Let’s have G = $25,000 annually, say, good old State U, and e = $3,500 (the midpoint given what I read in the press coverage on the issue).  Using these choices, NPV becomes pretty tractable (and you can choose other values and do your own analysis if you like):

NPV = ($25,000a – $3,500)(3.55) = $88,750a – $12,425

We also need to include the fact that there is only a probability of getting an offer, let's call it p. Multiplying NPV by p gives Net Expected Value (NEV):

NEV = pNPV = p($88,750a – $12,425)

Let's run a few different scenarios on a and p. Let a and p both run to 1.00 in equal 0.25 increments. It's an easy Excel task to use the formulae to generate the following table of NPV and then NEV:

NEV p=.25
NEV p=.5
NEV p=.75
NEV p=1.0

Now, let's suppose you started “investing” in your kid’s sports prospects starting at age 9 (for us, that was the start of youth baseball and then on to football and swimming later). That's 10 years to get the kid into position for the big offer. The table shows that if the offer is a low partial a = 0.25, with low chances of p = 0.25, then no more than $2,441/10 = $244 per year (in today's dollars) should ever have been spent in the pursuit of the offer. Anybody with a youth athlete knows they spend far more than that on memberships, fees, tournament fees, equipment, “fundraisers”, travel, and the value of time.  We used to easily drop that much on a weekend swim meet.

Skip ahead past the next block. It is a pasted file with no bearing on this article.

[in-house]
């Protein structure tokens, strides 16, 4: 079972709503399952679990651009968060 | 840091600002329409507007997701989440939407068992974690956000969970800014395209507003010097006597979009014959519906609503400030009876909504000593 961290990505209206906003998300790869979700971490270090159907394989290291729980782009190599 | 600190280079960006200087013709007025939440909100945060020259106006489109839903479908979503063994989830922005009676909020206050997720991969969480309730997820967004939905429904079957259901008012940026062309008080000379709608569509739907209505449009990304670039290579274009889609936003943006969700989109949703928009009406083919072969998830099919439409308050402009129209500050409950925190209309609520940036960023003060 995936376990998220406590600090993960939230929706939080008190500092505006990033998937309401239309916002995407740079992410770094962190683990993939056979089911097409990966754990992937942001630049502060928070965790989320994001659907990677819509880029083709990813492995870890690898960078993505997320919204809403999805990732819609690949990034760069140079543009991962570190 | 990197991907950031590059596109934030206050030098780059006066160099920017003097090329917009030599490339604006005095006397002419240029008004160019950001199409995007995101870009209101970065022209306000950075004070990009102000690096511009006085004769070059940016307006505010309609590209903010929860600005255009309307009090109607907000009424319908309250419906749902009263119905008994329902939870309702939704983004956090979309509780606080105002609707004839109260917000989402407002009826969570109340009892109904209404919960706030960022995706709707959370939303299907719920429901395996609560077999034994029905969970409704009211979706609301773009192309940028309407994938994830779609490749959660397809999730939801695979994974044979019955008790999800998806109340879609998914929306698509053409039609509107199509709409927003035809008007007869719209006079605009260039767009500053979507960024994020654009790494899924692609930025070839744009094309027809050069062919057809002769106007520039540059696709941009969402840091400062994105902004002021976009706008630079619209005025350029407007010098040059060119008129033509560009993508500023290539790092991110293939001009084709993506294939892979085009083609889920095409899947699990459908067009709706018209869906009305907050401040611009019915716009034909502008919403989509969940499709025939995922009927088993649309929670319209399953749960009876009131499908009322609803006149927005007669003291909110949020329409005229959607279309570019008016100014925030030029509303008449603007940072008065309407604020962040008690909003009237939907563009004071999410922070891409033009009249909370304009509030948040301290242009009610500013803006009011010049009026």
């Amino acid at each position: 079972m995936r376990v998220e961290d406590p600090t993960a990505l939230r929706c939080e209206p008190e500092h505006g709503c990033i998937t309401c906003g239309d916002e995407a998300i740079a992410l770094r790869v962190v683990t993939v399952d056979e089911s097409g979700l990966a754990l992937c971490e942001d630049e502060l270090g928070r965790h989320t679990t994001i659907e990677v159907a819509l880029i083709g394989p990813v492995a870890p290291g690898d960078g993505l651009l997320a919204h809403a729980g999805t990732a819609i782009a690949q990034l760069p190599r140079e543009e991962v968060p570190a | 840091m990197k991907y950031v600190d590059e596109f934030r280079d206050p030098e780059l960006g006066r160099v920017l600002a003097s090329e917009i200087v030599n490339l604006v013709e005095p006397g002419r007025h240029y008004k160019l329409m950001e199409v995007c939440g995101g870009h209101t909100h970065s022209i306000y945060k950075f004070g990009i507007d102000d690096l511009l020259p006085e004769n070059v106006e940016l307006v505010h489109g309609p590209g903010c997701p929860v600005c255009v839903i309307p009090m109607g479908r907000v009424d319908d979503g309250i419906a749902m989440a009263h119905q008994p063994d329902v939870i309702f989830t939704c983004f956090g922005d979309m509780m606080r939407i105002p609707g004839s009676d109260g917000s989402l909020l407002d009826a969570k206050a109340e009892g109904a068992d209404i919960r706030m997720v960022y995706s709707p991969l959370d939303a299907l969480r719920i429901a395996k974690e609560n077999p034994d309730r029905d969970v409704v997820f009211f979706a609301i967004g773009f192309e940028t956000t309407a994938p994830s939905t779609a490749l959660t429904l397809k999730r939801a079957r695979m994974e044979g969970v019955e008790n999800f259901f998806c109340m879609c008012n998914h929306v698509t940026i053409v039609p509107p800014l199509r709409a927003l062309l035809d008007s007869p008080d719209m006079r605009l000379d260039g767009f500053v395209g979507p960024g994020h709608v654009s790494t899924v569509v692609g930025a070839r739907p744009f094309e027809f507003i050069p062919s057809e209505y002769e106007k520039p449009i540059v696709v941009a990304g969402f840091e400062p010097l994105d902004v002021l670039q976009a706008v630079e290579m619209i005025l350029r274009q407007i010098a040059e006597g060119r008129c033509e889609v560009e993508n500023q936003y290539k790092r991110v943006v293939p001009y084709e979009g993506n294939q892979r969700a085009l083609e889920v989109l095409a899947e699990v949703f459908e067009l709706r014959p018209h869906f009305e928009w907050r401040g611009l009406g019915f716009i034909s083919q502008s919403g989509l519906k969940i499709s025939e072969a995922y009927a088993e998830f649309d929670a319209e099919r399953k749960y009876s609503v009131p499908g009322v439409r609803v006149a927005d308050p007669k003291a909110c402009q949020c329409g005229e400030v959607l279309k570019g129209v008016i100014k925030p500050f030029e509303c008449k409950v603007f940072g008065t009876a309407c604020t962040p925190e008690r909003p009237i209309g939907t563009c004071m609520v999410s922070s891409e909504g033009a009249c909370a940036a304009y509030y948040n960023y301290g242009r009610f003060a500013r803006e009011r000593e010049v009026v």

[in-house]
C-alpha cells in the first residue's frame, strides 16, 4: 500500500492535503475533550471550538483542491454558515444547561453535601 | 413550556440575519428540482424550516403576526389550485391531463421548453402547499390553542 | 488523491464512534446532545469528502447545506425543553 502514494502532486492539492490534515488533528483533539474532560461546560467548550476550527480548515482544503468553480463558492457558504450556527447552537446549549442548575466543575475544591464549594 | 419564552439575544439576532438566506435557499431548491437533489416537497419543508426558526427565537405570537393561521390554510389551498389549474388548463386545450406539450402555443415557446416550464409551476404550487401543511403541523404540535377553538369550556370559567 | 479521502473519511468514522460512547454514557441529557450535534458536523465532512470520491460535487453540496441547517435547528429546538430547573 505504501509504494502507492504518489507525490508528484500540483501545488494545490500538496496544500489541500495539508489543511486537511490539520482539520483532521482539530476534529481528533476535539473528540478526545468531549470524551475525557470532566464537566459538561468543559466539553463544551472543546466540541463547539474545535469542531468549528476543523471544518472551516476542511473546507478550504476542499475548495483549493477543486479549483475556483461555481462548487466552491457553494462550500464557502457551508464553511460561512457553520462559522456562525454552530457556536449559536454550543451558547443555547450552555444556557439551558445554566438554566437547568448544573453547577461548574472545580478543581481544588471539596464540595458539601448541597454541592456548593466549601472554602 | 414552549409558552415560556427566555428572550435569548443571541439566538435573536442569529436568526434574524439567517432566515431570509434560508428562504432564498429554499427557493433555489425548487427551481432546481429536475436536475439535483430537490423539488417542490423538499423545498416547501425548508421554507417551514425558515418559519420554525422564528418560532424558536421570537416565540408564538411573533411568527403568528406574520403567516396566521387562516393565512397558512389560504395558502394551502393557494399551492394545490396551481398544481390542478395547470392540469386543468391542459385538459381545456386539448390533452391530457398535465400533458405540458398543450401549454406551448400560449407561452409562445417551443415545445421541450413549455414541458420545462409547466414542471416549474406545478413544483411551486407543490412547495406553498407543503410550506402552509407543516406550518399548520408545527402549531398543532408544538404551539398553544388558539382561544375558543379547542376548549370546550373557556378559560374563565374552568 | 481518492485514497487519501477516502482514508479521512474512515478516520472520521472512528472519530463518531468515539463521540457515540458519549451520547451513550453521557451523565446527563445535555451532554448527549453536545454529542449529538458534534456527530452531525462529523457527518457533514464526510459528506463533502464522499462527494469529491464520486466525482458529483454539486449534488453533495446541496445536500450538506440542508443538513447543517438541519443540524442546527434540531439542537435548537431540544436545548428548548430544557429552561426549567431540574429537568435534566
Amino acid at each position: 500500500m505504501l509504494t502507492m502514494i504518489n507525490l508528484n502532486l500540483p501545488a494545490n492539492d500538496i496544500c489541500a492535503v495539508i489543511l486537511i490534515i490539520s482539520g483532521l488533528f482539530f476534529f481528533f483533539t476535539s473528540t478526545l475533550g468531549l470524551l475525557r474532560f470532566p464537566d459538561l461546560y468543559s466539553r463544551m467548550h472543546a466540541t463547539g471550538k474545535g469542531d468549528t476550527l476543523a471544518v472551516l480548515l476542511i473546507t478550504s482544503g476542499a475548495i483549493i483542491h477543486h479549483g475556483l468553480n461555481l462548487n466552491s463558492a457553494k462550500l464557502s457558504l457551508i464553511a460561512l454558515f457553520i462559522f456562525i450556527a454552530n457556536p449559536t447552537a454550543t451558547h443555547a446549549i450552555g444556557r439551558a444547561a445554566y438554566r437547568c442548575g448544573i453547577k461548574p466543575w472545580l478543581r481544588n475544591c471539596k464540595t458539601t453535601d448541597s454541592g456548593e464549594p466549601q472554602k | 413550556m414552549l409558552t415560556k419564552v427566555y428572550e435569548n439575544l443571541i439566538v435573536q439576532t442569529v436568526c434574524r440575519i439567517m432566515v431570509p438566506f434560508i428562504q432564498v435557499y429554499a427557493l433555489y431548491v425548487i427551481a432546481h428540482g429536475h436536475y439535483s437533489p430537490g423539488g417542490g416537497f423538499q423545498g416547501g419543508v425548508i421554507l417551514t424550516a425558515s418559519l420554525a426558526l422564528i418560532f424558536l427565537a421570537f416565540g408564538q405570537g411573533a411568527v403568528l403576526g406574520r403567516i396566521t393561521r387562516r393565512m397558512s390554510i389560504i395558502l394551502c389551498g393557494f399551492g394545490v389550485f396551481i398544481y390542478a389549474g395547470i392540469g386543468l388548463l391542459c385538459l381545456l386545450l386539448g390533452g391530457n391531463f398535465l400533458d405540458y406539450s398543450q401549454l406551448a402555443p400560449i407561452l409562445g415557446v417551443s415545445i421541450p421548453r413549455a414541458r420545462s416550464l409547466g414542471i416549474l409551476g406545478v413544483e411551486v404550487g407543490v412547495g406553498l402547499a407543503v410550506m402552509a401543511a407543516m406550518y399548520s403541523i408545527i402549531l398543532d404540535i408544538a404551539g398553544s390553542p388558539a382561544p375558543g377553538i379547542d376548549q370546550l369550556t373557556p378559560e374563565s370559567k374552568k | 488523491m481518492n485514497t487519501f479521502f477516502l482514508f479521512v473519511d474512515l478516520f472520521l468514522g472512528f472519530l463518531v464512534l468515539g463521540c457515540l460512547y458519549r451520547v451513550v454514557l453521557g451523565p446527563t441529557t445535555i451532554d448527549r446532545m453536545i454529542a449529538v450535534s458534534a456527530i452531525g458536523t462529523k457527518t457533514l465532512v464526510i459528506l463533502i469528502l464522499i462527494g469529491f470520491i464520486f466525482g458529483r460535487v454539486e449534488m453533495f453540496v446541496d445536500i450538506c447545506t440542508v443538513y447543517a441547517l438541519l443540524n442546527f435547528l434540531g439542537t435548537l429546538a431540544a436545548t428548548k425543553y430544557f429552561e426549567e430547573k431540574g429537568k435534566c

Of course, at the other end of the spectrum, the prospects for a sure thing full ride student were worth spending of up to $76,325/10 = $7,633 per year. And it's a good thing NEV goes up since, in order to generate that higher p, spending will surely have gone up anyway! Of course the payoff at higher tuition colleges (G >$25,000) increases the rational spending for any a and p.

But on the other hand, and these would be the parents I’m talking to most, an even lower probability is strikingly revealing, regardless of the size of a or G. This second table was taken from on their research showing historical average chances of advancing to different levels of play (Pros are included just to drive the point home):


This is just the NCAA calculating the total slots available at the next level relative to the number of participants at the lower level.  But it shows that the idea that p = .25, the lowest value in the previous analysis, is probably way too high for nearly everybody!  For nearly everybody who doesn’t have an elite athlete identified at an early age, the chances are more like the ones in the table.

At p = 0.05 (a 5% chance), like for football or men’s soccer, we can use the calculations in the NPV/NEV Table to adjust the value of spending on a developing youth athlete since everything is linear in p (5% is 1/5 of 25%)For a = 0.25, we can just multiply the $244 per year by 0.2 and see that student now should only draw spending of $49 per year.  Even investment in a full G (a = 1.0) falls to $1,527 per year, which seems a hefty enough amount, but a few sessions of individualized coaching would eat that up pretty quick.